The province of Qom
The province of Qom is 11,237 km2 (4,339 sq mi) in the north of the central plateau of Iran. This province was formed from part of Tehran province in 1995 and its provincial capital is the city of Qom.
The climate of Qom province varies between a desert and semi-desert climate, and comprises of mountainous areas, foothills and plains. Due to being located near an arid region and located at a distance from the sea, it has a dry climate, with low humidity and scanty rainfall. Agricultural activities are not possible in most of this province, especially near the salt lake regions.
Qom province has two large salt lakes, namely: "Howz-e Soltan Lake", which can be seen from the Qom-Tehran freeway, and the larger "Namak Lake" further to the east.
History of Qom
Qom is said to have existed in the pre-Islamic ages. Architectural discoveries indicate that Qom was a residential area from the 5th millennium BC.
According to the pre-Islamic remaining relics and historical texts, Qom was a large city. "Kom" was the name of the ancient rampart of the city of Qom, thus, the Arabs called it Qom during the Arab conquests of Iran.
It was during the reign of the second caliph Omar, that Qom"s center was captured by the Muslims. During the persecution of the Alavids by Umayyads and Abbasids, many Alavids fled to Qom, making it their permanent home. When Buyid Dynasty in 10th century ("Alebooyeh" in Persian) came to power, being of the Alavid community. It was during this reign that the city of Qom expanded and thrived. In the Seljuq era, 11th century, the city rapidly flourished too. During the Mongol invasion the city witnessed destruction, but after Mongol rulers, particularly after "Sultan ?ljeitü Khoda Bandeh" of the Ilkhanid Dynasty converted to Islam, the city received special attention, thus witnessing a revival once more.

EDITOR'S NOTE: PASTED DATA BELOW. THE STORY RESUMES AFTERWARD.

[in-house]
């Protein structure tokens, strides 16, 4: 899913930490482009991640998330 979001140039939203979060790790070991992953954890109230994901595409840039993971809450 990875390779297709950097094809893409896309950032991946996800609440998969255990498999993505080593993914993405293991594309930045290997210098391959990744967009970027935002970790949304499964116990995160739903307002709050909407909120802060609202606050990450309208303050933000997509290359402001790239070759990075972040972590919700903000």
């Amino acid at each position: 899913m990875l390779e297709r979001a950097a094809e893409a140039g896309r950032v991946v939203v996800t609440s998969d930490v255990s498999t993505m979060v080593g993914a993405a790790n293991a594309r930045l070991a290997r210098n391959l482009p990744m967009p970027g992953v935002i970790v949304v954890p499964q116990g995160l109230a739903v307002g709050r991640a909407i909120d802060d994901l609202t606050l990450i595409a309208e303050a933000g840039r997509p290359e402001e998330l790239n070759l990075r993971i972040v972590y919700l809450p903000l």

Handicrafts and Souvenirs
Pottery dishes and china utensils, silken carpets, lithic objects engraved furniture and steel are among the handicrafts of Qum.
Pomegranate, figs, "Suhan" (special sweet and delicious candy) and ceramic dishes are the souvenirs travelers take on their return from Qum.
Baluchi needle works, pottery making, mat weaving, basket weaving, carpet weaving, "Gelim" weaving and "Sekeh-Doozi" (coin works) are handicrafts and travel gifts of the province.
The holy shrine of ‘Hazrat Ma"soomeh’, Qom
In the late 14th century, the city came under the plunder of Tamerlane when the inhabitants were massacred again. During the periods of the rule of the ‘Qarah Qoyoonlou’, ‘Aq Qoyoonlou’, and especially during the reign of the Safavids, Qom gained special attention and gradually developed.
During Safavid era Qom became one of the important centers of theology in relation to the Shiite Islam, and became a vital pilgrimage site and religious pivot.
During the Afghan invasion, the city of Qom suffered heavy damages, and its inhabitants witnessed severe economic hardships. Qom further sustained damages during the reigns of Nadir Shah, and the conflicts between the two households of Zandieh and Qajar in order to gain power in Iran. In late 18th century Qom came under the control of Agha Mohammad Khan Qajar. The city of Qom thrived in the Qajar era and always received special religious attention by the Qajar monarchs and their families.
Qom was also the center from which Ayatollah Khomeini based his opposition to the Pahlavi Dynasty, while in Iran in 1963.
Today, the city of Qom is considered as one of the focal centers of the Shiism both in Iran and round the globe.
Its seminary (theological school) and the holy shrine of ‘Hazrat Masoomeh’ are prominent features of Qom and its proximity to Tehran has given it an advantage as well.
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